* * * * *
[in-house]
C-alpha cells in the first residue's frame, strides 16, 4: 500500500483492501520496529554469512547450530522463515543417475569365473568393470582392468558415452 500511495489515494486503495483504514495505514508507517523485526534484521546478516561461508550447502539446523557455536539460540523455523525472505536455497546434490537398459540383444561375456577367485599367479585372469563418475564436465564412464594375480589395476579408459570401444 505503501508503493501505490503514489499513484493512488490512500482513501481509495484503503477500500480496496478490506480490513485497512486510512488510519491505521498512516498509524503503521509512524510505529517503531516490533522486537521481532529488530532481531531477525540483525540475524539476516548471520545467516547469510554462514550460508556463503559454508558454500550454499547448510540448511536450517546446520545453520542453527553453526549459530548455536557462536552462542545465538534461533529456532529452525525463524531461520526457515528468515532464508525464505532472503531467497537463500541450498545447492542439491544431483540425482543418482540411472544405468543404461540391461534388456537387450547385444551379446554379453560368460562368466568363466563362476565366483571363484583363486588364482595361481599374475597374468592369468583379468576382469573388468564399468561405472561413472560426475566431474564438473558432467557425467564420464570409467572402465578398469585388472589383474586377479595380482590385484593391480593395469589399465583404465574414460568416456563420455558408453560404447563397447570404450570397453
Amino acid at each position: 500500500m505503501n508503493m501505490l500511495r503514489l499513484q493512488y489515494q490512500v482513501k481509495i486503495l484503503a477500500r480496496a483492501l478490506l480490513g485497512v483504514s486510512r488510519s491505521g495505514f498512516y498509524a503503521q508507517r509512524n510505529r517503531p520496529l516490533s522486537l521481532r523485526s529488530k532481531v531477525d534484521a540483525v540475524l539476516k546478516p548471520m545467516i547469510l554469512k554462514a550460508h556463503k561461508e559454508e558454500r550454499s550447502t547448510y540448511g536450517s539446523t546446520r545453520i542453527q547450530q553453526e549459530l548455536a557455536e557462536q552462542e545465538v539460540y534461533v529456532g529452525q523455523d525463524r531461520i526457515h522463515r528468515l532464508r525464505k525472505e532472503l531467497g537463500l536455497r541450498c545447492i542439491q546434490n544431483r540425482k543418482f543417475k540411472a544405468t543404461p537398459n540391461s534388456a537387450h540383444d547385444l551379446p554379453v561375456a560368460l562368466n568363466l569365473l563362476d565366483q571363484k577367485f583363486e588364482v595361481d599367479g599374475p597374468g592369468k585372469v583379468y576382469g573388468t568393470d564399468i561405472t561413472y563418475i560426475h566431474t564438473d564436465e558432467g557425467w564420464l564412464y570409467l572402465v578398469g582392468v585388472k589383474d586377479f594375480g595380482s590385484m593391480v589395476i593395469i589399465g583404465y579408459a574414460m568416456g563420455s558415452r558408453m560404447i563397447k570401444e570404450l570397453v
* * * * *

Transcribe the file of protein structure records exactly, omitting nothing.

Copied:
[in-house]
C-alpha cells in the first residue's frame, strides 16, 4: 500500500483492501520496529554469512547450530522463515543417475569365473568393470582392468558415452 500511495489515494486503495483504514495505514508507517523485526534484521546478516561461508550447502539446523557455536539460540523455523525472505536455497546434490537398459540383444561375456577367485599367479585372469563418475564436465564412464594375480589395476579408459570401444 505503501508503493501505490503514489499513484493512488490512500482513501481509495484503503477500500480496496478490506480490513485497512486510512488510519491505521498512516498509524503503521509512524510505529517503531516490533522486537521481532529488530532481531531477525540483525540475524539476516548471520545467516547469510554462514550460508556463503559454508558454500550454499547448510540448511536450517546446520545453520542453527553453526549459530548455536557462536552462542545465538534461533529456532529452525525463524531461520526457515528468515532464508525464505532472503531467497537463500541450498545447492542439491544431483540425482543418482540411472544405468543404461540391461534388456537387450547385444551379446554379453560368460562368466568363466563362476565366483571363484583363486588364482595361481599374475597374468592369468583379468576382469573388468564399468561405472561413472560426475566431474564438473558432467557425467564420464570409467572402465578398469585388472589383474586377479595380482590385484593391480593395469589399465583404465574414460568416456563420455558408453560404447563397447570404450570397453
Amino acid at each position: 500500500m505503501n508503493m501505490l500511495r503514489l499513484q493512488y489515494q490512500v482513501k481509495i486503495l484503503a477500500r480496496a483492501l478490506l480490513g485497512v483504514s486510512r488510519s491505521g495505514f498512516y498509524a503503521q508507517r509512524n510505529r517503531p520496529l516490533s522486537l521481532r523485526s529488530k532481531v531477525d534484521a540483525v540475524l539476516k546478516p548471520m545467516i547469510l554469512k554462514a550460508h556463503k561461508e559454508e558454500r550454499s550447502t547448510y540448511g536450517s539446523t546446520r545453520i542453527q547450530q553453526e549459530l548455536a557455536e557462536q552462542e545465538v539460540y534461533v529456532g529452525q523455523d525463524r531461520i526457515h522463515r528468515l532464508r525464505k525472505e532472503l531467497g537463500l536455497r541450498c545447492i542439491q546434490n544431483r540425482k543418482f543417475k540411472a544405468t543404461p537398459n540391461s534388456a537387450h540383444d547385444l551379446p554379453v561375456a560368460l562368466n568363466l569365473l563362476d565366483q571363484k577367485f583363486e588364482v595361481d599367479g599374475p597374468g592369468k585372469v583379468y576382469g573388468t568393470d564399468i561405472t561413472y563418475i560426475h566431474t564438473d564436465e558432467g557425467w564420464l564412464y570409467l572402465v578398469g582392468v585388472k589383474d586377479f594375480g595380482s590385484m593391480v589395476i593395469i589399465g583404465y579408459a574414460m568416456g563420455s558415452r558408453m560404447i563397447k570401444e570404450l570397453v